We enjoy the cushion’s zippered closure rather than straps. As a consequence, you may store specific items within without fear of their escaping.
Additionally, use several knobs to adjust the open pad.
Fortunately, there is an adequately cushioned carrying mechanism provided.
Additionally, all straps, including the chest strap, may be adjusted to distribute weight equally. Additionally, the straps stabilize the cushion as you walk.
Additionally, the PETZL Cirro Crashpad has a flap that zips over the carrying straps, which is useful for mud climbing.
Are you sure you’re not going to have to deal with a muddy back?
- Comfortable to carry
- Waterproof shell
- Can be used as a sleeping pad
- Velcro straps can be hard to fit properly
The Metolius Session II bouldering pad has a typical hinge construction and a total covered area of 12 square feet.
This patch has a carpeted logo and may be used to clean shoes or remove excess chalk.
The Metolius Session II Crash Pad is made of durable nylon. If the terrain is difficult and you are an experienced boulderer, you will need a more sturdy crash pad.
Furthermore, Session II is not waterproof. If you are an experienced climber who will be using this pad in place of your mat on wet terrain, you may choose to omit this pad.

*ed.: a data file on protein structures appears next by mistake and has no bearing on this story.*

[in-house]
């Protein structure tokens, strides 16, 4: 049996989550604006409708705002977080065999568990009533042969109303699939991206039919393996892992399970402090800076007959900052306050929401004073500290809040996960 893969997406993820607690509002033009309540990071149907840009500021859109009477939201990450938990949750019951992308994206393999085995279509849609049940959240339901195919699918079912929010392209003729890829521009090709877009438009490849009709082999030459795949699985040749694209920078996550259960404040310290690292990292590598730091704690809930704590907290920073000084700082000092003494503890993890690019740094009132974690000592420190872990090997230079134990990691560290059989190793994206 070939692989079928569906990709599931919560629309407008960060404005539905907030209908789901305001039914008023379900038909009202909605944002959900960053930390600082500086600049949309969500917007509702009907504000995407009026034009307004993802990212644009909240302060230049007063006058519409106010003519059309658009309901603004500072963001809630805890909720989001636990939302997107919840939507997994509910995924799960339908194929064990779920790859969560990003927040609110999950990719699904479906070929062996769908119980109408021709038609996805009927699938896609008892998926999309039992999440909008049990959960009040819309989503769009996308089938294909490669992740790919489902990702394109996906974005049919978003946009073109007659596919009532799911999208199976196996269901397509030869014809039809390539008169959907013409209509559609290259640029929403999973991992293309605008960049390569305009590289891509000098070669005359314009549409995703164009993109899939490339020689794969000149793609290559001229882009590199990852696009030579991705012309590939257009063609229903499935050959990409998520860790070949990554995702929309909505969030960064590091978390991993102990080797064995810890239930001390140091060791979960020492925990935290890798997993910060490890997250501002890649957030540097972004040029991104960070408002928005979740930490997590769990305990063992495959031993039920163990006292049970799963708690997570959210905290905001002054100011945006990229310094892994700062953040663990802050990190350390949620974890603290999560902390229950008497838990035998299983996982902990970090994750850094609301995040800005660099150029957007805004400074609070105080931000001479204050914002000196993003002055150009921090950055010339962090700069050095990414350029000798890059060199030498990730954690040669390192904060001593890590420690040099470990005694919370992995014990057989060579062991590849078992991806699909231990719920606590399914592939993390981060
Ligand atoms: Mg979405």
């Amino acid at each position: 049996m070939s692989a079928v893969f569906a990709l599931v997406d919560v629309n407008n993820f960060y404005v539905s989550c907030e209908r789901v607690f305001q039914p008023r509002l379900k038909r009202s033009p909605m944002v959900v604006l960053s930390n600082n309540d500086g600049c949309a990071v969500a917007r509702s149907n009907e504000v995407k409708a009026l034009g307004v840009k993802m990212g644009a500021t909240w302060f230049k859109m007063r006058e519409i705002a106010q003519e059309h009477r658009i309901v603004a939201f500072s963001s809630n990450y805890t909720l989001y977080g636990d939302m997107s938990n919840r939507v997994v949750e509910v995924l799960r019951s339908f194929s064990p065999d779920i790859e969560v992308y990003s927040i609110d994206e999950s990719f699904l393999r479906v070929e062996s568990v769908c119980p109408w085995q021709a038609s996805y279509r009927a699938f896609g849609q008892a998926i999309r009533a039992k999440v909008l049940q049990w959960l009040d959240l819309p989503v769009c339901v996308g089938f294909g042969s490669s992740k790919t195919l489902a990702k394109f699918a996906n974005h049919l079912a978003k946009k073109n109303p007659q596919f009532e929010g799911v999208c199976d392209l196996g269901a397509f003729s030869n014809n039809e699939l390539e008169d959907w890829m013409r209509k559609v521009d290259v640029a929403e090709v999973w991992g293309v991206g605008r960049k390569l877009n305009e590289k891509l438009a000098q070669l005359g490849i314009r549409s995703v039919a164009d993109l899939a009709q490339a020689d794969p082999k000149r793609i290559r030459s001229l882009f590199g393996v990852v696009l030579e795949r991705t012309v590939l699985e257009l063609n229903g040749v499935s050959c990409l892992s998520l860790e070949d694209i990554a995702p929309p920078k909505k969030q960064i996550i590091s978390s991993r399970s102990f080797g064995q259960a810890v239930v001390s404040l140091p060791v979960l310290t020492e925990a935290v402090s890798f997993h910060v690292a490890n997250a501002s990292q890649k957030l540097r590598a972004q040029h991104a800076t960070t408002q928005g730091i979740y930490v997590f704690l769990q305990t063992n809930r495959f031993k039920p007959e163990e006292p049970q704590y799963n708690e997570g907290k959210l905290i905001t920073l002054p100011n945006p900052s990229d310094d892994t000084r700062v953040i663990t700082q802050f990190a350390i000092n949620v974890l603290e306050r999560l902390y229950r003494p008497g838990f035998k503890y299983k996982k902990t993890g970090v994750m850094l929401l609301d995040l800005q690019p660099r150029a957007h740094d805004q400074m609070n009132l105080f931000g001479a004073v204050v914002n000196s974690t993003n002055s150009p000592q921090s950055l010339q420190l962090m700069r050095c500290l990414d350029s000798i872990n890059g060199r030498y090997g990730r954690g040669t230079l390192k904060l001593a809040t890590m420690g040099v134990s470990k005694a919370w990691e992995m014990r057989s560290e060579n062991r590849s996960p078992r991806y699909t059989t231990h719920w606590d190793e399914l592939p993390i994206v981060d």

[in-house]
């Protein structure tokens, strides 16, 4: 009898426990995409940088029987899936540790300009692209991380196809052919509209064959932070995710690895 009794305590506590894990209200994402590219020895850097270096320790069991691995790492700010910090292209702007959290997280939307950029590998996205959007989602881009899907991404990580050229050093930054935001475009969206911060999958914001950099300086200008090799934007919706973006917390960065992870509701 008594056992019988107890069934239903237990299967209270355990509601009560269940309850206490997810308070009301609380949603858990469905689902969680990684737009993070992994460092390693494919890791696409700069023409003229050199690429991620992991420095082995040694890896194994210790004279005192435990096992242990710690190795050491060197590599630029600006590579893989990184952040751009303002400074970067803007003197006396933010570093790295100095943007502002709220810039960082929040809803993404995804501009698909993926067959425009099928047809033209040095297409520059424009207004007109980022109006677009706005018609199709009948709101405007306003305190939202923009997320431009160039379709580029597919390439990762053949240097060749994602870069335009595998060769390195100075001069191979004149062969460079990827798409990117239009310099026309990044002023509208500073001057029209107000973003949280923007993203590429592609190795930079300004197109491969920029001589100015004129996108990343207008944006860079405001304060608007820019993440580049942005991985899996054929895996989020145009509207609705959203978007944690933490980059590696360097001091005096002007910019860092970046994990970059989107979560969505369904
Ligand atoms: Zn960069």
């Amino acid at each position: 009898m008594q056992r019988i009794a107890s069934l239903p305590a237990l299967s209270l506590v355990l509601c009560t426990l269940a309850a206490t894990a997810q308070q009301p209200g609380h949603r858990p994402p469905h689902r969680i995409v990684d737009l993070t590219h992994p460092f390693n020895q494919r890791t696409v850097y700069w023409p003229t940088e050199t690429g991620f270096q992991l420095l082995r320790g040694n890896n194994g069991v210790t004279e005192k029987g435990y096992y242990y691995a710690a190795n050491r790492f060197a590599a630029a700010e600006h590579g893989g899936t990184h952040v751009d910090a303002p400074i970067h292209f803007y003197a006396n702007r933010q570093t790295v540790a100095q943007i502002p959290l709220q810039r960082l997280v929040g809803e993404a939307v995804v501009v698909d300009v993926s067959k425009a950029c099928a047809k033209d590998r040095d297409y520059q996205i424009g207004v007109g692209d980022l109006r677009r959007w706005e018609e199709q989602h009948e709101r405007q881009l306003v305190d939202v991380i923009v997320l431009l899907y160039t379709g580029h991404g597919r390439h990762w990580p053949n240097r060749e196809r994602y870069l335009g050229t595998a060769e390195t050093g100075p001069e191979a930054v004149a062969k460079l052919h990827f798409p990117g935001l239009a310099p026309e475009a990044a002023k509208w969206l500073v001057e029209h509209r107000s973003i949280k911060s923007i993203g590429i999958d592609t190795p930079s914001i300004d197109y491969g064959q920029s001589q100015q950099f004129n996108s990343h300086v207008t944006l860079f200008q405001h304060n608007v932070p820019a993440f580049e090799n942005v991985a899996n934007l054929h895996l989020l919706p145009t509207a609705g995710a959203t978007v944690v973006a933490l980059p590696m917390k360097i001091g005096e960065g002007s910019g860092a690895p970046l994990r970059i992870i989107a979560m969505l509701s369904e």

The Session II is characterized by flap closure. Simply encircle the pad with the flaps and fasten with the straps.
When climbing, flip the mat over to hide the padded shoulder and waist straps.
Not only does The Session II include a 4-inch thick closed and open-cell foam body,
but it also has just enough cushioning to absorb most falls. We do not recommend it for highball bouldering, however, owing to the material’s inability to sustain hits from greater heights.
- Can be used to store gear
- Soft and comfortable foam
- Not waterproof
Using a bouldering crash pad, you may practice your bouldering skills. Although sleeping on a crash pad might save time and energy, sleeping on a crash pad while climbing can quickly deflate the pad. If you plan to use a crash pad for climbing, avoid sleeping on it.